18 Oct Bankruptcy Two Years Later – Creditors Still Not Happy
The Credit Industry is unhappy about the way their revisions to the Bankruptcy Code are working out. It is now two years since the Bankruptcy Code was amended with myriad changes to satisfy the hunger of the creditors who claimed that they were not making enough money and were suffering millions of dollars of losses to bankruptcy. So after years of pressuring Congress they got what they wanted – or did they?
In a recent article in the The Clarion-Ledger from Jackson, Mississippi, reporters showcased the displeasure of the credit industry in the way the “new” bankruptcy law is working out. It turns out that creditors are getting less than they anticipated and the changes might even be responsible for the large increase in foreclosures as consumers forego trying to save their homes. The law also gives preferential treatment to car lenders who can now insist on full payment for any vehicle purchased within the 910 days prior to filing for bankruptcy.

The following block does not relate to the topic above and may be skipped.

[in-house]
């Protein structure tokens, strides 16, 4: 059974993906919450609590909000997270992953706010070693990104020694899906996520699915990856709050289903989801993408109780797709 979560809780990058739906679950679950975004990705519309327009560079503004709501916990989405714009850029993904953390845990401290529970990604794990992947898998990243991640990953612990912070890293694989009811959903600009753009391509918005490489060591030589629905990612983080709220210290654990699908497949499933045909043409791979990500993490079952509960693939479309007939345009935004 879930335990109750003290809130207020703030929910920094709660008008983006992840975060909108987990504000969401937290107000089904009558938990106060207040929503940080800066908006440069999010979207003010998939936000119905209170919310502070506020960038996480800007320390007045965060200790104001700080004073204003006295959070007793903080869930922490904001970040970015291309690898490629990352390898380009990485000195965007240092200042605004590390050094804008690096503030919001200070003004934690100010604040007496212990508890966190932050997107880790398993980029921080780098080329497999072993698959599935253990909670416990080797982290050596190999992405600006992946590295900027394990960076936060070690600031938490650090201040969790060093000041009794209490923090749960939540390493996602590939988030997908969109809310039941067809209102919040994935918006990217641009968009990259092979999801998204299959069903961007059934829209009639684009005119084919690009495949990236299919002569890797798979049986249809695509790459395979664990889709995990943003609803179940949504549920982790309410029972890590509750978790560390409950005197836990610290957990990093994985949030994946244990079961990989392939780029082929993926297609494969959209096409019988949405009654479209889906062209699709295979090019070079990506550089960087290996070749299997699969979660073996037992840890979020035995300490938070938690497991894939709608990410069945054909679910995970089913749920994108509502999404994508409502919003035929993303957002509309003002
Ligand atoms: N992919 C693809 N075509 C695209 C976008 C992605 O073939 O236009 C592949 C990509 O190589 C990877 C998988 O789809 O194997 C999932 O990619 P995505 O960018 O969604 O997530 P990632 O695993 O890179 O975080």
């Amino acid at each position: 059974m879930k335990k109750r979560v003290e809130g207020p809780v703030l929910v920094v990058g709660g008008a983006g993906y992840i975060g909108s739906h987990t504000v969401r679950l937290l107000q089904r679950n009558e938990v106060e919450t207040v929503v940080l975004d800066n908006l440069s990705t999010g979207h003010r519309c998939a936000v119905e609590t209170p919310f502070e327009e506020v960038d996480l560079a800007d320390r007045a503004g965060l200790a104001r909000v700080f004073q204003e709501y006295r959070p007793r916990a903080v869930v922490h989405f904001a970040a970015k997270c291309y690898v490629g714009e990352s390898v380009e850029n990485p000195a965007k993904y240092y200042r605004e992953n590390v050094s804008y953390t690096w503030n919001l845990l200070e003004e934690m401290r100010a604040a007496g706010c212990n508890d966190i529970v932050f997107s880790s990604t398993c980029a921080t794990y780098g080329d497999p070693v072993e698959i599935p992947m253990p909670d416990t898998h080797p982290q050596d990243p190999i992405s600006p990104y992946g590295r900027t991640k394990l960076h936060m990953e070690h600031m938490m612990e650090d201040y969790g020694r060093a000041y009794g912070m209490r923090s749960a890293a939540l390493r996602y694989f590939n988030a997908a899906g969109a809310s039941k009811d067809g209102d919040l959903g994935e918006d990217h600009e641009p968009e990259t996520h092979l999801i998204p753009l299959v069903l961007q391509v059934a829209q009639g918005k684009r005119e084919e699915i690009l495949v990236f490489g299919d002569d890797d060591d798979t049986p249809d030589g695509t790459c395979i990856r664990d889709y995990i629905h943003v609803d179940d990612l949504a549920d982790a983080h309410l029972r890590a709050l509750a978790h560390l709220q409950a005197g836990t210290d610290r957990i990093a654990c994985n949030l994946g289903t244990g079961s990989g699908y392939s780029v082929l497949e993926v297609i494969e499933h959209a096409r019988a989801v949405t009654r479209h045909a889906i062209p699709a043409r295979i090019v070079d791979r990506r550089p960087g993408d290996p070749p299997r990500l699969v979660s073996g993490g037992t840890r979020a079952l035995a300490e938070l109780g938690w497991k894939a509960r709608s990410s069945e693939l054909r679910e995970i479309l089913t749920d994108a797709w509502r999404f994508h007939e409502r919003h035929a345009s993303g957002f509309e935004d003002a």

The article does get some things wrong, however. It states that you may only file for Chapter 7 Bankruptcy every seven years. In reality, to get a discharge under Chapter 7, the filings must be eight years apart. But you may file for Chapter 13 within that time and enter into a payment plan to pay some money to creditors. As before Chapter 7 or Chapter 13 will successfully stop a foreclosure or repossession, if you file before it is too late.